After the iWatch is released, things could change. As Woz suggests, the iWatch could make wearables in general "finally viable." Before then, though - watch out.





Source : slashgear.com
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Facebook starts looking for click-bait so you don’t have to

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Today we’re announcing some improvements to News Feed to help people find the posts and links from publishers that are most interesting and relevant, and to continue to weed out stories that people frequently tell us are spammy and that they don’t want to see. We’re making two updates, the first to reduce click-baiting headlines, and the second to help people see links shared on Facebook in the best format.



Click-Baiting Headlines

“Click-baiting” is when a publisher posts a link with a headline that encourages people to click to see more, without telling them much information about what they will see. Posts like these tend to get a lot of clicks, which means that these posts get shown to more people, and get shown higher up in News Feed.

However, when we asked people in an initial survey what type of content they preferred to see in their News Feeds, 80% of the time people preferred headlines that helped them decide if they wanted to read the full article before they had to click through.

Over time, stories with “click-bait” headlines can drown out content from friends and Pages that people really care about.



So how do we determine what looks like click-bait?

One way is to look at how long people spend reading an article away from Facebook. If people click on an article and spend time reading it, it suggests they clicked through to something valuable. If they click through to a link and then come straight back to Facebook, it suggests that they didn’t find something that they wanted. With this update we will start taking into account whether people tend to spend time away from Facebook after clicking a link, or whether they tend to come straight back to News Feed when we rank stories with links in them.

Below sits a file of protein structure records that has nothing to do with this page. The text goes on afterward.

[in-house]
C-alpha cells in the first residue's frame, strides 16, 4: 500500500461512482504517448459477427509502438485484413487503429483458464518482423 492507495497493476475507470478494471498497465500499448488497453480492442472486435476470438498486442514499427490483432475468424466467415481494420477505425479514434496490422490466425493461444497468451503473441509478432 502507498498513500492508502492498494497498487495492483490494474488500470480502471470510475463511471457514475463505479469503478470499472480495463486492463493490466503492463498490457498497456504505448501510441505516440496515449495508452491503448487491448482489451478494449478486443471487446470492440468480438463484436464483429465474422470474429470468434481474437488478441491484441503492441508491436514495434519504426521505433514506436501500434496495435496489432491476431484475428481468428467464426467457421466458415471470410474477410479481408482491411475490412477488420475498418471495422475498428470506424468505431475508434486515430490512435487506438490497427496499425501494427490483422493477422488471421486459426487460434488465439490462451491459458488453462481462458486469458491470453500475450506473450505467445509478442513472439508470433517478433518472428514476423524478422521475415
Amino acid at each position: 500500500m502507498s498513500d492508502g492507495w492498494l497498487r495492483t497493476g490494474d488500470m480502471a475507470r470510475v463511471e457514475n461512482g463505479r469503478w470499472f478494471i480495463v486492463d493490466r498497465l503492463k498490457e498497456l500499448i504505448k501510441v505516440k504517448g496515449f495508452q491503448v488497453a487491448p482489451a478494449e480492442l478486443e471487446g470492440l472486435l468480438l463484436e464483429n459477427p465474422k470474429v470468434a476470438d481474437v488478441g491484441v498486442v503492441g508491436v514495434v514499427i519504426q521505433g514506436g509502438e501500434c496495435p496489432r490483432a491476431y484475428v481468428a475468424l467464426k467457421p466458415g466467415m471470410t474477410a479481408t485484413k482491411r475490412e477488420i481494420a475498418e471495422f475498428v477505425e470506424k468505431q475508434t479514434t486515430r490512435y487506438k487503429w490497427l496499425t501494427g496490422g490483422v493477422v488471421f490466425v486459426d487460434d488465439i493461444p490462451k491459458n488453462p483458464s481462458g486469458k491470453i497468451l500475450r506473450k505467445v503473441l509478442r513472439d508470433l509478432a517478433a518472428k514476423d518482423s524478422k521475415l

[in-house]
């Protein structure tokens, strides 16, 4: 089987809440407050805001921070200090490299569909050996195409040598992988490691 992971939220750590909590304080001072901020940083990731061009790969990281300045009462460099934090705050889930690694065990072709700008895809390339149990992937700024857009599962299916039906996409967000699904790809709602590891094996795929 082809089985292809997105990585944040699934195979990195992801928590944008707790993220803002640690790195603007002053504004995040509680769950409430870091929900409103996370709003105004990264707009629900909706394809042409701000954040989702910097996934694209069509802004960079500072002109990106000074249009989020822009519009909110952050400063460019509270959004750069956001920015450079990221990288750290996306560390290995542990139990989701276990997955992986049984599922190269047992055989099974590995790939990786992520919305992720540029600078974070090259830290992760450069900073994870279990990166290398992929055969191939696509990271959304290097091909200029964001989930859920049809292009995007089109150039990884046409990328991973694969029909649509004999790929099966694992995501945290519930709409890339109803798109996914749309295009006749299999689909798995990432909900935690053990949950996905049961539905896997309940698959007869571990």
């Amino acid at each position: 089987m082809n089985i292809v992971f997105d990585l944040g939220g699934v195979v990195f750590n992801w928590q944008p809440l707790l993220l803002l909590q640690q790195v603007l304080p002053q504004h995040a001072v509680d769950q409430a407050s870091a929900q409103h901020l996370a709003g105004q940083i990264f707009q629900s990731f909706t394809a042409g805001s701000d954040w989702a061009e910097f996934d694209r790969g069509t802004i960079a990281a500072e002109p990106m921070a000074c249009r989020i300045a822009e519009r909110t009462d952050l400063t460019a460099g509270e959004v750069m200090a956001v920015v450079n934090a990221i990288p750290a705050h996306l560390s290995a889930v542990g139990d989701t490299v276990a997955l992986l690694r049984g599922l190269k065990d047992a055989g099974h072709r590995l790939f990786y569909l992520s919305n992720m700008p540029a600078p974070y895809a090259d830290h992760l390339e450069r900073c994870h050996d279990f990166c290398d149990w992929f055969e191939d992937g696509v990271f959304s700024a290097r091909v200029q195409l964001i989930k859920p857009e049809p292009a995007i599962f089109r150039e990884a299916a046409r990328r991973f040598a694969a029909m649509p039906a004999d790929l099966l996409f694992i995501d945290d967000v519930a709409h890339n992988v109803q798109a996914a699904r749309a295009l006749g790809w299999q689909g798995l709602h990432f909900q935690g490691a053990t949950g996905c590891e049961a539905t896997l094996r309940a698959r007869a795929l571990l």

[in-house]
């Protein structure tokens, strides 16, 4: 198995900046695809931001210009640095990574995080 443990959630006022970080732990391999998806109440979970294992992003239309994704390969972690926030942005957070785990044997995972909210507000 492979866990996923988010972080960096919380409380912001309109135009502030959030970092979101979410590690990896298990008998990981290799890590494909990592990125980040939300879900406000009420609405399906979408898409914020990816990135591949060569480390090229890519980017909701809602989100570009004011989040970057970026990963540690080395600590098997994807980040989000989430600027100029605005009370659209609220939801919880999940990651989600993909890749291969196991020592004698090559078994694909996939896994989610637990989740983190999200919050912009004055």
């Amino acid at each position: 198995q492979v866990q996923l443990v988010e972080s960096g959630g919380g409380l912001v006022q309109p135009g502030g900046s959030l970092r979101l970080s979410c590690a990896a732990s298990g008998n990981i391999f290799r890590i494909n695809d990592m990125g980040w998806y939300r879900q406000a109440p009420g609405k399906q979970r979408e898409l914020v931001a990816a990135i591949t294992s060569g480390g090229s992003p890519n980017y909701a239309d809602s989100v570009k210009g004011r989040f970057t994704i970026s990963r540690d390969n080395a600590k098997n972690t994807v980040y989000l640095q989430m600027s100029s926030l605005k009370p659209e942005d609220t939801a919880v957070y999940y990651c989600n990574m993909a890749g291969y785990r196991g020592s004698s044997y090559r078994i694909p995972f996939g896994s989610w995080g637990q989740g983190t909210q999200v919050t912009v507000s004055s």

Another factor we will use to try and show fewer of these types of stories is to look at the ratio of people clicking on the content compared to people discussing and sharing it with their friends. If a lot of people click on the link, but relatively few people click Like, or comment on the story when they return to Facebook, this also suggests that people didn’t click through to something that was valuable to them.

Sharing links in posts

Our second update relates to sharing links in posts. When people share a link on Facebook it often appears in News Feed with a large picture, a headline and some text that gives context on the link:

News Feed FYI Click-baiting 2

Sometimes publishers share links in status updates or in the text caption above photos:

We’ve found that people often prefer to click on links that are displayed in the link format (which appears when you paste a link while drafting a post), rather than links that are buried in photo captions. The link format shows some additional information associated with the link, such as the beginning of the article, which makes it easier for someone to decide if they want to click through. This format also makes it easier for someone to click through on mobile devices, which have a smaller screen.

With this update, we will prioritize showing links in the link-format, and show fewer links shared in captions or status updates.

The best way to share a link after these updates will be to use the link format. In our studies, these posts have received twice as many clicks compared to links embedded in photo captions. In general, we recommend that you use the story type that best fits the message that you want to tell – whether that’s a status, photo, link or video.

Will this affect my Page?

A small set of publishers who are frequently posting links with click-bait headlines that many people don’t spend time reading after they click through may see their distribution decrease in the next few months. We’re making these changes to ensure that click-bait content does not drown out the things that people really want to see on Facebook.




Source : Facebook  ,  slashgear